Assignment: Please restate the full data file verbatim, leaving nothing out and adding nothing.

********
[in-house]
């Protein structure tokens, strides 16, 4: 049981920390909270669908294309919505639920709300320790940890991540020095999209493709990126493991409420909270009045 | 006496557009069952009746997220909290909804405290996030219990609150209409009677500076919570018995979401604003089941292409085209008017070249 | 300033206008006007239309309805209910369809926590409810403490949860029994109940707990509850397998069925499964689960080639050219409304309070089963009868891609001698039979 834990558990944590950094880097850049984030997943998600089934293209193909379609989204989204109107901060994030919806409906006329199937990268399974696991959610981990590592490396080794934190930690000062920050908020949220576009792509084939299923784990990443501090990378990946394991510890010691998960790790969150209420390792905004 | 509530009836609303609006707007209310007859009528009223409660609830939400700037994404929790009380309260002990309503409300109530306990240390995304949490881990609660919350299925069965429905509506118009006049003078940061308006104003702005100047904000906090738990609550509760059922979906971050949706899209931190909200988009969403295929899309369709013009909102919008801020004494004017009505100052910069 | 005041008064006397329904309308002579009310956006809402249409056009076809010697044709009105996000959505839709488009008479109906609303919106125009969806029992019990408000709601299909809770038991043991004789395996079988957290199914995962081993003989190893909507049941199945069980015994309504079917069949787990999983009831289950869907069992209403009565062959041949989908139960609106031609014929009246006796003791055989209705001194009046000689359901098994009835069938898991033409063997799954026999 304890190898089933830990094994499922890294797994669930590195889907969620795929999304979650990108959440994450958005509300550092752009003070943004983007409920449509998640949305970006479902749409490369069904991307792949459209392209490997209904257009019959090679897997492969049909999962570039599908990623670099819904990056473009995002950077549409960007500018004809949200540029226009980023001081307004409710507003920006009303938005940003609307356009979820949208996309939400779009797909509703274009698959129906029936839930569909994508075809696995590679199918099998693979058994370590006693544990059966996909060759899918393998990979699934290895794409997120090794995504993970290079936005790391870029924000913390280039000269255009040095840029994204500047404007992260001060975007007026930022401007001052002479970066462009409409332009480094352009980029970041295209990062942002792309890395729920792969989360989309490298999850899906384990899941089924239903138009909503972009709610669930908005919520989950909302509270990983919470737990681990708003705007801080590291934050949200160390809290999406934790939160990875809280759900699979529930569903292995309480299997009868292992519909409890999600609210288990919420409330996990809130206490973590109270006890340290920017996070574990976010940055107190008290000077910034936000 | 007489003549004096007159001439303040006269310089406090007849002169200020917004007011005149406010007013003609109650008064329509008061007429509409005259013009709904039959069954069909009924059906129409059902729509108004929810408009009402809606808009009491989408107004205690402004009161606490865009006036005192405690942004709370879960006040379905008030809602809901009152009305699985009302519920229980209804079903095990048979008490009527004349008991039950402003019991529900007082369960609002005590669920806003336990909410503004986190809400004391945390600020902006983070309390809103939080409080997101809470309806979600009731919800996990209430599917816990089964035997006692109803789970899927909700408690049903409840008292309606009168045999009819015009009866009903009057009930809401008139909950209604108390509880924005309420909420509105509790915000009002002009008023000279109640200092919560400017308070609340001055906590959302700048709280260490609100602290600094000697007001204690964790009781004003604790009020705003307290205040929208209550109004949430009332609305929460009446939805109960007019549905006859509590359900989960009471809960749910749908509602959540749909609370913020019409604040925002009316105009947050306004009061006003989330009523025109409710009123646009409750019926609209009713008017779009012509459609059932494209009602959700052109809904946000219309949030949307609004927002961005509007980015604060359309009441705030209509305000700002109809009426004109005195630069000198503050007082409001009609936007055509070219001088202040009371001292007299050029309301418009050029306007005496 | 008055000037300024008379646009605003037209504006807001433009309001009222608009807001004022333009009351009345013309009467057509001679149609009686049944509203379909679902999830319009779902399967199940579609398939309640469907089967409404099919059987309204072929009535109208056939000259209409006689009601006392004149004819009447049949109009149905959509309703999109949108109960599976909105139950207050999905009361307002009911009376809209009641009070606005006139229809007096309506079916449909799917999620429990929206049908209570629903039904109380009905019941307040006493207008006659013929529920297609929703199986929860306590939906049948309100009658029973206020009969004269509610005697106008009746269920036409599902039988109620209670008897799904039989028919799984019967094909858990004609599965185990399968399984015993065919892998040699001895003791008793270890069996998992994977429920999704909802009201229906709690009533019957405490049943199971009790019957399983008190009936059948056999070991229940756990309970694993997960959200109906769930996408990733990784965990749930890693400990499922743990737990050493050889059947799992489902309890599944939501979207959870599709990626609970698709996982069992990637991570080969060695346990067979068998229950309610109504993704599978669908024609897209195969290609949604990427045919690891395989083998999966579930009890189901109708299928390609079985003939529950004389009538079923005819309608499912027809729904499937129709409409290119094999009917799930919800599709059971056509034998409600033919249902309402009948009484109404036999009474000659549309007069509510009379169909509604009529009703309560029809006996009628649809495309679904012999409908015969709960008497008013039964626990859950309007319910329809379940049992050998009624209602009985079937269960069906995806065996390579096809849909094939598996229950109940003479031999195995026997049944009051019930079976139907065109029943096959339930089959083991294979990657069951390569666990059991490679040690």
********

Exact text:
[in-house]
């Protein structure tokens, strides 16, 4: 049981920390909270669908294309919505639920709300320790940890991540020095999209493709990126493991409420909270009045 | 006496557009069952009746997220909290909804405290996030219990609150209409009677500076919570018995979401604003089941292409085209008017070249 | 300033206008006007239309309805209910369809926590409810403490949860029994109940707990509850397998069925499964689960080639050219409304309070089963009868891609001698039979 834990558990944590950094880097850049984030997943998600089934293209193909379609989204989204109107901060994030919806409906006329199937990268399974696991959610981990590592490396080794934190930690000062920050908020949220576009792509084939299923784990990443501090990378990946394991510890010691998960790790969150209420390792905004 | 509530009836609303609006707007209310007859009528009223409660609830939400700037994404929790009380309260002990309503409300109530306990240390995304949490881990609660919350299925069965429905509506118009006049003078940061308006104003702005100047904000906090738990609550509760059922979906971050949706899209931190909200988009969403295929899309369709013009909102919008801020004494004017009505100052910069 | 005041008064006397329904309308002579009310956006809402249409056009076809010697044709009105996000959505839709488009008479109906609303919106125009969806029992019990408000709601299909809770038991043991004789395996079988957290199914995962081993003989190893909507049941199945069980015994309504079917069949787990999983009831289950869907069992209403009565062959041949989908139960609106031609014929009246006796003791055989209705001194009046000689359901098994009835069938898991033409063997799954026999 304890190898089933830990094994499922890294797994669930590195889907969620795929999304979650990108959440994450958005509300550092752009003070943004983007409920449509998640949305970006479902749409490369069904991307792949459209392209490997209904257009019959090679897997492969049909999962570039599908990623670099819904990056473009995002950077549409960007500018004809949200540029226009980023001081307004409710507003920006009303938005940003609307356009979820949208996309939400779009797909509703274009698959129906029936839930569909994508075809696995590679199918099998693979058994370590006693544990059966996909060759899918393998990979699934290895794409997120090794995504993970290079936005790391870029924000913390280039000269255009040095840029994204500047404007992260001060975007007026930022401007001052002479970066462009409409332009480094352009980029970041295209990062942002792309890395729920792969989360989309490298999850899906384990899941089924239903138009909503972009709610669930908005919520989950909302509270990983919470737990681990708003705007801080590291934050949200160390809290999406934790939160990875809280759900699979529930569903292995309480299997009868292992519909409890999600609210288990919420409330996990809130206490973590109270006890340290920017996070574990976010940055107190008290000077910034936000 | 007489003549004096007159001439303040006269310089406090007849002169200020917004007011005149406010007013003609109650008064329509008061007429509409005259013009709904039959069954069909009924059906129409059902729509108004929810408009009402809606808009009491989408107004205690402004009161606490865009006036005192405690942004709370879960006040379905008030809602809901009152009305699985009302519920229980209804079903095990048979008490009527004349008991039950402003019991529900007082369960609002005590669920806003336990909410503004986190809400004391945390600020902006983070309390809103939080409080997101809470309806979600009731919800996990209430599917816990089964035997006692109803789970899927909700408690049903409840008292309606009168045999009819015009009866009903009057009930809401008139909950209604108390509880924005309420909420509105509790915000009002002009008023000279109640200092919560400017308070609340001055906590959302700048709280260490609100602290600094000697007001204690964790009781004003604790009020705003307290205040929208209550109004949430009332609305929460009446939805109960007019549905006859509590359900989960009471809960749910749908509602959540749909609370913020019409604040925002009316105009947050306004009061006003989330009523025109409710009123646009409750019926609209009713008017779009012509459609059932494209009602959700052109809904946000219309949030949307609004927002961005509007980015604060359309009441705030209509305000700002109809009426004109005195630069000198503050007082409001009609936007055509070219001088202040009371001292007299050029309301418009050029306007005496 | 008055000037300024008379646009605003037209504006807001433009309001009222608009807001004022333009009351009345013309009467057509001679149609009686049944509203379909679902999830319009779902399967199940579609398939309640469907089967409404099919059987309204072929009535109208056939000259209409006689009601006392004149004819009447049949109009149905959509309703999109949108109960599976909105139950207050999905009361307002009911009376809209009641009070606005006139229809007096309506079916449909799917999620429990929206049908209570629903039904109380009905019941307040006493207008006659013929529920297609929703199986929860306590939906049948309100009658029973206020009969004269509610005697106008009746269920036409599902039988109620209670008897799904039989028919799984019967094909858990004609599965185990399968399984015993065919892998040699001895003791008793270890069996998992994977429920999704909802009201229906709690009533019957405490049943199971009790019957399983008190009936059948056999070991229940756990309970694993997960959200109906769930996408990733990784965990749930890693400990499922743990737990050493050889059947799992489902309890599944939501979207959870599709990626609970698709996982069992990637991570080969060695346990067979068998229950309610109504993704599978669908024609897209195969290609949604990427045919690891395989083998999966579930009890189901109708299928390609079985003939529950004389009538079923005819309608499912027809729904499937129709409409290119094999009917799930919800599709059971056509034998409600033919249902309402009948009484109404036999009474000659549309007069509510009379169909509604009529009703309560029809006996009628649809495309679904012999409908015969709960008497008013039964626990859950309007319910329809379940049992050998009624209602009985079937269960069906995806065996390579096809849909094939598996229950109940003479031999195995026997049944009051019930079976139907065109029943096959339930089959083991294979990657069951390569666990059991490679040690």